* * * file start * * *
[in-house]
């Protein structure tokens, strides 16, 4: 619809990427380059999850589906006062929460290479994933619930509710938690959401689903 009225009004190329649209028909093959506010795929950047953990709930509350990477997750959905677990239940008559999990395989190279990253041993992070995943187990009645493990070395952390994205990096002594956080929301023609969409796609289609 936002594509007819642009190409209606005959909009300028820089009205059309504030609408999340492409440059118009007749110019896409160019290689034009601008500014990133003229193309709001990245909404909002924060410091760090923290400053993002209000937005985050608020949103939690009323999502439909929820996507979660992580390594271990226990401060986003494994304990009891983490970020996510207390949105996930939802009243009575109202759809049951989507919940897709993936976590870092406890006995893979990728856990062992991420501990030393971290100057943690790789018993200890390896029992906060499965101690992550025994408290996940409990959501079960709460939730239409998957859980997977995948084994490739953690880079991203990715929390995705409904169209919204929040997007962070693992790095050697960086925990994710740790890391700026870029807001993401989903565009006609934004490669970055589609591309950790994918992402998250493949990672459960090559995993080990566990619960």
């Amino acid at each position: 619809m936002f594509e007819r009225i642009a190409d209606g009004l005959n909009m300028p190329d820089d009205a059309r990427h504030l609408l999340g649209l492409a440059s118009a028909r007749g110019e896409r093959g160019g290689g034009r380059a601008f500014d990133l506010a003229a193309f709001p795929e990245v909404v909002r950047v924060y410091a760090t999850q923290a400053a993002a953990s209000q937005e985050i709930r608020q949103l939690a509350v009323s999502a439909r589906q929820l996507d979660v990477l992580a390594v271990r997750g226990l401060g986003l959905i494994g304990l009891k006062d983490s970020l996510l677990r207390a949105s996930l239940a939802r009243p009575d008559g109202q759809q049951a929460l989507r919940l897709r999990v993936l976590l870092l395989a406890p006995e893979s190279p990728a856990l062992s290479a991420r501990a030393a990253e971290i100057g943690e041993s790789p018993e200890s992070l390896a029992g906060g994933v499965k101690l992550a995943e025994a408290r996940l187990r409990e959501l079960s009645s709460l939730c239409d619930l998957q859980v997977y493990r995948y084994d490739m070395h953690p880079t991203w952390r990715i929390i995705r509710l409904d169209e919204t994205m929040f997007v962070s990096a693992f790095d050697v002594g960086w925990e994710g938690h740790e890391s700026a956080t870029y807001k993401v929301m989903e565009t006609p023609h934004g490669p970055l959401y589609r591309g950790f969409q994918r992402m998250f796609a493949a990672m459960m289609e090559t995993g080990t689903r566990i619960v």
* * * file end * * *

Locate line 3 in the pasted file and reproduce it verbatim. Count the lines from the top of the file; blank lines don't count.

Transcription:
């Amino acid at each position: 619809m936002f594509e007819r009225i642009a190409d209606g009004l005959n909009m300028p190329d820089d009205a059309r990427h504030l609408l999340g649209l492409a440059s118009a028909r007749g110019e896409r093959g160019g290689g034009r380059a601008f500014d990133l506010a003229a193309f709001p795929e990245v909404v909002r950047v924060y410091a760090t999850q923290a400053a993002a953990s209000q937005e985050i709930r608020q949103l939690a509350v009323s999502a439909r589906q929820l996507d979660v990477l992580a390594v271990r997750g226990l401060g986003l959905i494994g304990l009891k006062d983490s970020l996510l677990r207390a949105s996930l239940a939802r009243p009575d008559g109202q759809q049951a929460l989507r919940l897709r999990v993936l976590l870092l395989a406890p006995e893979s190279p990728a856990l062992s290479a991420r501990a030393a990253e971290i100057g943690e041993s790789p018993e200890s992070l390896a029992g906060g994933v499965k101690l992550a995943e025994a408290r996940l187990r409990e959501l079960s009645s709460l939730c239409d619930l998957q859980v997977y493990r995948y084994d490739m070395h953690p880079t991203w952390r990715i929390i995705r509710l409904d169209e919204t994205m929040f997007v962070s990096a693992f790095d050697v002594g960086w925990e994710g938690h740790e890391s700026a956080t870029y807001k993401v929301m989903e565009t006609p023609h934004g490669p970055l959401y589609r591309g950790f969409q994918r992402m998250f796609a493949a990672m459960m289609e090559t995993g080990t689903r566990i619960v």